As a result of what they have been through, the internal landscape of some young refugees and asylum seekers may be overwhelmed by fearful recollections of traumatic experiences. These are often expressed in a variety of unconscious, non-verbal ways. These can evoke strong negative feelings in the people around them, particularly those charged with their educational and social care. Sometimes the trauma in young children can "incubate" until finding expression in the teenage years.
Parents and teachers have identified and reported significant changes in behaviour following war experiences, for example, some children find themselves becoming targets for school bullies as another regular manifestation of distress in children who have been exposed to violence. Poor concentration and memory impairment are common reactions, and children can suffer loss of developmental skills which threatens their educational achievements.
When left unattended, these difficulties can progress to serious and complex problems later in life. Many emotional and behavioural problems among refugee children are consistently associated with the effects of war and other atrocities. Some children act out their distress rather than talking about it. When referred, a child is seen either alone or with a parent in the first session, according to what is most appropriate for his/her age and development, and depending also on the reason for referral. Then parent/s or foster carer will also be offered space in assessment.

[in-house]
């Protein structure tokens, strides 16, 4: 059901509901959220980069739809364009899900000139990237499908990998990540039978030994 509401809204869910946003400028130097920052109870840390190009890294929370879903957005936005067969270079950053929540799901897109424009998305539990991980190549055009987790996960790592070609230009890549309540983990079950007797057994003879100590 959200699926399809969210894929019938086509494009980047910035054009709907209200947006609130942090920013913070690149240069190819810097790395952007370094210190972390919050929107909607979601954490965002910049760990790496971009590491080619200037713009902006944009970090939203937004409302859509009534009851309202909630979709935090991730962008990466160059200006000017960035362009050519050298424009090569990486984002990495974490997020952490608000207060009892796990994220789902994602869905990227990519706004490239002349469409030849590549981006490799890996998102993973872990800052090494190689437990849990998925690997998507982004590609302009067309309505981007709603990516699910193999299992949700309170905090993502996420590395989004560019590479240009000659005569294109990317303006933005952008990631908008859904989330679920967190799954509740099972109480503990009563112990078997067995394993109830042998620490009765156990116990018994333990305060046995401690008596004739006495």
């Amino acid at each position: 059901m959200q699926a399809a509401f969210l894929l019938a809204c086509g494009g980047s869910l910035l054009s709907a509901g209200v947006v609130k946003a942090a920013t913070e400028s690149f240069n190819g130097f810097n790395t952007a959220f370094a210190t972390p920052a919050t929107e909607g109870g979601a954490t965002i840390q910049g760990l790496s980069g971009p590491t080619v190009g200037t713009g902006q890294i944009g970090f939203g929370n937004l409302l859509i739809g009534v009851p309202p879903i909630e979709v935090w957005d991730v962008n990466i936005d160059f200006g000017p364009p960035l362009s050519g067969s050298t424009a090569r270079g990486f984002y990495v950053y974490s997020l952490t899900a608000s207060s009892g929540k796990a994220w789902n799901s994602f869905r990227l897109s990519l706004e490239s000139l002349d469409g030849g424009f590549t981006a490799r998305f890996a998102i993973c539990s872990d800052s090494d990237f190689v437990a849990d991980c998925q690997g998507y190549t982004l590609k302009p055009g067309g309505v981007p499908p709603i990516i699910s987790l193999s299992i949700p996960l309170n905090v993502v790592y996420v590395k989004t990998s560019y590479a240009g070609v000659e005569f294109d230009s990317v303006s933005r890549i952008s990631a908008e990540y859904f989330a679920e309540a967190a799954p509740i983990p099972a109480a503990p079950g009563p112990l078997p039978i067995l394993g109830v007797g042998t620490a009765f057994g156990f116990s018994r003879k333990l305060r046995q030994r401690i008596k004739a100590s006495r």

The Centre receives referrals for children and young people from schools, colleges, refugee community organisations, social services and health professionals. In order to meet the needs of children, we have provided two booklets, Information for Parents and Information for teachers. We believe that if children and families are helped early enough, much needless emotional suffering and difficulty in later life may be prevented.
Professionals working at the Centre address the needs of the individual child, working through past experiences, providing support to tackle current difficulties and rebuilding confidence and self-esteem which helps children to make a positive contribution to their new environment.
We primarily use a psychodynamic or psychoanalytic approach in our assessment and treatment. Working through their experiences in a safe and supportive environment offers children insight into their problems and provides them with a space for their own sense-making, helping them to verbalise feelings which they may have feared or suppressed through aggressive or harmful behaviour. Enabling children to understand their experiences and feelings can help to relieve their distress and enable them to make positive changes.
As one young person told us, "Sometimes it is easier to talk with a stranger, to tell your feelings openly without fearing. Therapy helps me to understand a situation, to find a way to pass the problem. It makes me feel not alone."